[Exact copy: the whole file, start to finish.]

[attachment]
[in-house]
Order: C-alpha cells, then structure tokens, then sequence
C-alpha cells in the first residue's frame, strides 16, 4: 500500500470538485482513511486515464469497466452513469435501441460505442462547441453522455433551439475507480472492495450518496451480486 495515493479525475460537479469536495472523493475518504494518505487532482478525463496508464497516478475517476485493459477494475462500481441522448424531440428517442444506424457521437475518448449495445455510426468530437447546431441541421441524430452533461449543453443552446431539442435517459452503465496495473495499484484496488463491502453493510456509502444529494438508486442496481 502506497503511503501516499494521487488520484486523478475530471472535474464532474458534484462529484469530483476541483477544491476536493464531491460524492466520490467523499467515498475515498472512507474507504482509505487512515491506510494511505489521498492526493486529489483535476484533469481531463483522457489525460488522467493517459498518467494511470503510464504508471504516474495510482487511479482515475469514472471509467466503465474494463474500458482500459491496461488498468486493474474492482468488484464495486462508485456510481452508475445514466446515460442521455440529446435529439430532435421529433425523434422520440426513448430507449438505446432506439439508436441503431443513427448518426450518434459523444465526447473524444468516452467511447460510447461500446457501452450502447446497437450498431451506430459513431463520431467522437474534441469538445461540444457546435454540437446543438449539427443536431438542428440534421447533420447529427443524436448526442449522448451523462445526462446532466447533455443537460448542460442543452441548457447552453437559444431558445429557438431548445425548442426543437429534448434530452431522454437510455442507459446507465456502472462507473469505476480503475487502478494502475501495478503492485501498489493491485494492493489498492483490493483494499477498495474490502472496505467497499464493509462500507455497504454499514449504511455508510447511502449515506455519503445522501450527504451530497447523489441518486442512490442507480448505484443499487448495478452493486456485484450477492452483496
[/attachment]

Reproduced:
[in-house]
Order: C-alpha cells, then structure tokens, then sequence
C-alpha cells in the first residue's frame, strides 16, 4: 500500500470538485482513511486515464469497466452513469435501441460505442462547441453522455433551439475507480472492495450518496451480486 495515493479525475460537479469536495472523493475518504494518505487532482478525463496508464497516478475517476485493459477494475462500481441522448424531440428517442444506424457521437475518448449495445455510426468530437447546431441541421441524430452533461449543453443552446431539442435517459452503465496495473495499484484496488463491502453493510456509502444529494438508486442496481 502506497503511503501516499494521487488520484486523478475530471472535474464532474458534484462529484469530483476541483477544491476536493464531491460524492466520490467523499467515498475515498472512507474507504482509505487512515491506510494511505489521498492526493486529489483535476484533469481531463483522457489525460488522467493517459498518467494511470503510464504508471504516474495510482487511479482515475469514472471509467466503465474494463474500458482500459491496461488498468486493474474492482468488484464495486462508485456510481452508475445514466446515460442521455440529446435529439430532435421529433425523434422520440426513448430507449438505446432506439439508436441503431443513427448518426450518434459523444465526447473524444468516452467511447460510447461500446457501452450502447446497437450498431451506430459513431463520431467522437474534441469538445461540444457546435454540437446543438449539427443536431438542428440534421447533420447529427443524436448526442449522448451523462445526462446532466447533455443537460448542460442543452441548457447552453437559444431558445429557438431548445425548442426543437429534448434530452431522454437510455442507459446507465456502472462507473469505476480503475487502478494502475501495478503492485501498489493491485494492493489498492483490493483494499477498495474490502472496505467497499464493509462500507455497504454499514449504511455508510447511502449515506455519503445522501450527504451530497447523489441518486442512490442507480448505484443499487448495478452493486456485484450477492452483496